def as_view(request, *args, **kwargs):
        redirect_to = kwargs.get('next', settings.LOGIN_REDIRECT_URL )
        if request.user.is_authenticated():
            return redirect(redirect_to)
        response = func(request, *args, **kwargs)
        return response
    return as_view

Usage:

url(r'^/?$',
   anonymous_required(auth_views.login),
),
url(r'^register/?$',
    anonymous_required(RegistrationView.as_view()),
    name='auth.views.register'
),
# Could be used to decorate the dispatch function of the view instead of the url

For view functions

From http://blog.motane.lu/2010/01/06/django-anonymous_required-decorator/

Code:

from django.http import HttpResponseRedirect

def anonymous_required( view_function, redirect_to = None ):
    return AnonymousRequired( view_function, redirect_to )

class AnonymousRequired( object ):
    def __init__( self, view_function, redirect_to ):
        if redirect_to is None:
            from django.conf import settings
            redirect_to = settings.LOGIN_REDIRECT_URL
        self.view_function = view_function
        self.redirect_to = redirect_to

    def __call__( self, request, *args, **kwargs ):
        if request.user is not None and request.user.is_authenticated():
            return HttpResponseRedirect( self.redirect_to )
        return self.view_function( request, *args, **kwargs )

Usage:

@anonymous_required
def my_view( request ):
    return render_to_response( 'my-view.html' )
4
  • 1
    Using a decorator is the best answer. This type of logic only clutters up the actual views. Oct 17, 2013 at 8:36
  • And to add, for CBVs, you're really better off writing it as a mixin and overloading dispatch(). See django-braces for many examples. Oct 17, 2013 at 8:39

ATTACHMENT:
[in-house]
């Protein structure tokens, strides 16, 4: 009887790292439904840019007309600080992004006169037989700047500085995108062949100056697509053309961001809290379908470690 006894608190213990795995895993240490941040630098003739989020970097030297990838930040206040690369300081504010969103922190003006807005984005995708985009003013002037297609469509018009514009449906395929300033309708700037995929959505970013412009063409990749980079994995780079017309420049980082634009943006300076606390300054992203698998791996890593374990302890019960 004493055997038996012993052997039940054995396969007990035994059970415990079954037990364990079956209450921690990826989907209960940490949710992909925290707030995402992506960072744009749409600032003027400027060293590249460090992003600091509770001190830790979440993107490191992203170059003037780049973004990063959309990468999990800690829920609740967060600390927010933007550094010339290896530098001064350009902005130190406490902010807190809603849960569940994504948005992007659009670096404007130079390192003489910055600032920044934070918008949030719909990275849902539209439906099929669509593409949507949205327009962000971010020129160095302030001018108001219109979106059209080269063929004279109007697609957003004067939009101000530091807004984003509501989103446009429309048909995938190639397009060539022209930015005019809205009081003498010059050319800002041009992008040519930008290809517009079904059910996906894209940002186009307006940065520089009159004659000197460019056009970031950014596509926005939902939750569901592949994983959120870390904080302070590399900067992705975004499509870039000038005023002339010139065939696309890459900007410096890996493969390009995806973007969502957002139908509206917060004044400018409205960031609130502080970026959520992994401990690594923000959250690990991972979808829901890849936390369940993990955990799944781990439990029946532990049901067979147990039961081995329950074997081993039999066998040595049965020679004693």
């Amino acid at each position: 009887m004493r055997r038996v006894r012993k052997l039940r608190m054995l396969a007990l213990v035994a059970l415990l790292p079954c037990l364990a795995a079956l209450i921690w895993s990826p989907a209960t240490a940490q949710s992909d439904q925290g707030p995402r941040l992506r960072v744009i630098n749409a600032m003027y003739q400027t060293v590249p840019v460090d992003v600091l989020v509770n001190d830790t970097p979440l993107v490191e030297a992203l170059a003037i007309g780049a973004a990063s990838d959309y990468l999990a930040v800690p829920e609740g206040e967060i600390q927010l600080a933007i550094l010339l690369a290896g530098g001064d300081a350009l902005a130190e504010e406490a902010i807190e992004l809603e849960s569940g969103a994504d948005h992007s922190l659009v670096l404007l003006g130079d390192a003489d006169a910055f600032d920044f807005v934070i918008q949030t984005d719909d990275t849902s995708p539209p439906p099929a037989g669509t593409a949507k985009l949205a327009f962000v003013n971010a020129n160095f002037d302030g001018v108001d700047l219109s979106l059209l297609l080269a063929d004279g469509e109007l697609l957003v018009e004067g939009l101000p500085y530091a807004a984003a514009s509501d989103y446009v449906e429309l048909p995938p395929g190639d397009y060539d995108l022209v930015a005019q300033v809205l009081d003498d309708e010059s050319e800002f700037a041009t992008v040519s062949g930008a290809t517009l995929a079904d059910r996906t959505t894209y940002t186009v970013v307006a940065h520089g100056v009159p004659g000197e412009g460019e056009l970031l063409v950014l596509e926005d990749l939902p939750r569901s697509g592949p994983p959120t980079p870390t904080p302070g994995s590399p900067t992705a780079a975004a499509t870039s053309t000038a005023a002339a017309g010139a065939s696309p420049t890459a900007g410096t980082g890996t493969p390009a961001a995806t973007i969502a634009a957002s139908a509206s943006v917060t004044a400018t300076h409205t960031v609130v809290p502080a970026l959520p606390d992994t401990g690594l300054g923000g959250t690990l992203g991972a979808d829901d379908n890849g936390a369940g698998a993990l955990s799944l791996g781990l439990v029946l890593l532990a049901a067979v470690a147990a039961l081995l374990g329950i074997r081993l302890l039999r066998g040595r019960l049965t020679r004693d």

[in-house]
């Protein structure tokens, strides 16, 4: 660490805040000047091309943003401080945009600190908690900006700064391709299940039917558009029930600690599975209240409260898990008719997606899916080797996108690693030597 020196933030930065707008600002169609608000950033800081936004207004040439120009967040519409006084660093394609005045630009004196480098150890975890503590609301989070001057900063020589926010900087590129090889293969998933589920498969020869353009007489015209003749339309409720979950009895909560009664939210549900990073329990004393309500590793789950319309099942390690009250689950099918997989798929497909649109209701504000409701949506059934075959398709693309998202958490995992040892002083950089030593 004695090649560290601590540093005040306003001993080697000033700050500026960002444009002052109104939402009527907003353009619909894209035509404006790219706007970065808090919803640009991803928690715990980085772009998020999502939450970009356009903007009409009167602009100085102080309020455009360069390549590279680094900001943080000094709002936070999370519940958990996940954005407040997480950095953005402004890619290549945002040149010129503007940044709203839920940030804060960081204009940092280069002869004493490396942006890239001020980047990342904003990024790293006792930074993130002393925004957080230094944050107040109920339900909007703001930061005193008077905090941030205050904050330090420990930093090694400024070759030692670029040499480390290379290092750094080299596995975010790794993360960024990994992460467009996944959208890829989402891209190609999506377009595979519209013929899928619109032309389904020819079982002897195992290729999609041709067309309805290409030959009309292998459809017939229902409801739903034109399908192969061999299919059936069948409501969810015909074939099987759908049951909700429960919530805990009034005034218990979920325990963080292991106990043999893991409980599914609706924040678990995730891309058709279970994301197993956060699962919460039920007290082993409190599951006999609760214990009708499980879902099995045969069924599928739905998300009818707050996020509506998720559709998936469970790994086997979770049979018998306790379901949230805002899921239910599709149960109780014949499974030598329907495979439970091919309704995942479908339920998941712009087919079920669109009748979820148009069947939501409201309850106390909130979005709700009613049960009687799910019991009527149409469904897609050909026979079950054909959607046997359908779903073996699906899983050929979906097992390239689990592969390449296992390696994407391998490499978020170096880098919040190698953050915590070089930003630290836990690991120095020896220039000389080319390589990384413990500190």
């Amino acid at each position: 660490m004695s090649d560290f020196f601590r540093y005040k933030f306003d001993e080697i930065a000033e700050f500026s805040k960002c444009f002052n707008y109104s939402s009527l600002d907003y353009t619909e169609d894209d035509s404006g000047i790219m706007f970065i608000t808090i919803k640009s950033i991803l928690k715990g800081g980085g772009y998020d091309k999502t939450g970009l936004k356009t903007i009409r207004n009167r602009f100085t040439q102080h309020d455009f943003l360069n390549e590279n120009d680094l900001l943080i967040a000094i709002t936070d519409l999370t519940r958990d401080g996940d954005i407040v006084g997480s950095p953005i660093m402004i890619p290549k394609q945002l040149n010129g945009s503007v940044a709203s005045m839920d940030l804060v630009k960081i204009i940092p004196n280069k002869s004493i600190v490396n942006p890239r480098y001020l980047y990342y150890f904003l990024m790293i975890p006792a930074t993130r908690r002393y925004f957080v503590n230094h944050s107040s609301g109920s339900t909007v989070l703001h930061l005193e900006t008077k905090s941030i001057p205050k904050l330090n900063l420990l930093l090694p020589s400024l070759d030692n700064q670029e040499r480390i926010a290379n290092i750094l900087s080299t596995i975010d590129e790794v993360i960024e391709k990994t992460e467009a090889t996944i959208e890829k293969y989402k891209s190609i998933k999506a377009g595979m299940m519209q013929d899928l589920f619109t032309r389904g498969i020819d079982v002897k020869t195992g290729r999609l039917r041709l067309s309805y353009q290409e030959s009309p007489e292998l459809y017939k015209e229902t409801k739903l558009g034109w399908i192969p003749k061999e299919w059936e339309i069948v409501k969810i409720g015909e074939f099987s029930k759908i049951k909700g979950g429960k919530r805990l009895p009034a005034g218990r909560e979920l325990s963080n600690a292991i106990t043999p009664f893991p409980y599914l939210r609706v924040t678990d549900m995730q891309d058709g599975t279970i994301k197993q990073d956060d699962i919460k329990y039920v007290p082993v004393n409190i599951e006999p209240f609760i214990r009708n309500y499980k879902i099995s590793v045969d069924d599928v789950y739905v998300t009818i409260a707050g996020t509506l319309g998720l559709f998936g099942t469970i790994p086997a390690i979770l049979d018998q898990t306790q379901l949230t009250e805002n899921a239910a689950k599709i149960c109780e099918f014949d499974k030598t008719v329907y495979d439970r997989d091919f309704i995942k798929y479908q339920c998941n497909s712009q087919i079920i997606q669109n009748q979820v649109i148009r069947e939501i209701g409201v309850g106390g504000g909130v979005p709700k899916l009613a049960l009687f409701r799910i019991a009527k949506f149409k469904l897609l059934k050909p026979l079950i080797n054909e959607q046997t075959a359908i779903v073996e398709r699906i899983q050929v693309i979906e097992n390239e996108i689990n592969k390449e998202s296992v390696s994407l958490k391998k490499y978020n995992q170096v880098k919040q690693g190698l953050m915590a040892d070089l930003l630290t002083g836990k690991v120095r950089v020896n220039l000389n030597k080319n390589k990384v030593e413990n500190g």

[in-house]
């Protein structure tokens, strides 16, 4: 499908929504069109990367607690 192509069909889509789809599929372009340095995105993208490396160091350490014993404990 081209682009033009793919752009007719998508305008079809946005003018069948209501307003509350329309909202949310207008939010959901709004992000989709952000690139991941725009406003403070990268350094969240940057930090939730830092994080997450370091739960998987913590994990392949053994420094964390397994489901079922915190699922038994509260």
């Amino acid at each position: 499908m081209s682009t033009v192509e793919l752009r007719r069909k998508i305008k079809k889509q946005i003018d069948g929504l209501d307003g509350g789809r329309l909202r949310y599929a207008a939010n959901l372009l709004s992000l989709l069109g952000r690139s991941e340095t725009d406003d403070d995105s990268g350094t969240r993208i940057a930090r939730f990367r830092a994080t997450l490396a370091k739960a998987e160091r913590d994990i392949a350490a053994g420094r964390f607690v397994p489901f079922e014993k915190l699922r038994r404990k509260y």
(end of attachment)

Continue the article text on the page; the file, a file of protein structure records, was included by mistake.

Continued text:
• hey, you should be getting more up votes for your answer. by far the better answer and way more versatile of an approach. Apr 29, 2014 at 3:27
  • I am getting this error when i followed this method. login() missing 1 required positional argument: 'user'. Any reason how to clear it? Apr 24, 2019 at 17:24
12

Add this decorator above your login view to redirect to /home if a user is already logged in

@user_passes_test(lambda user: not user.username, login_url='/home', redirect_field_name=None)

and don't forget to import the decorator

from django.contrib.auth.decorators import user_passes_test

6
  • I love how my suggestion was down-voted w/o an explanation. I'm particularly proud of this discovery because it's elegant, pragmatic, and it's a one liner!
    – Stephen
    Apr 15, 2014 at 22:40
  • this is the most elegant solution imo. Jun 12, 2015 at 7:31
  • This is great if you are not using the generic views provided by django.contrib.auth
    – cardonator
    Jun 12, 2015 at 17:27
  • 1
    user.is_anonymous() may be better than testing the username. Jan 26, 2016 at 20:10
  • 1
    I think the downvote may be related to the fact that this function is specifically for redirecting people to the login page. For example, it encodes the current URL into a next GET variable. Jan 26, 2016 at 20:30
10

Since class based views (CBVs) is on the rise. This approach will help you redirect to another url when accessing view for non authenticated users only.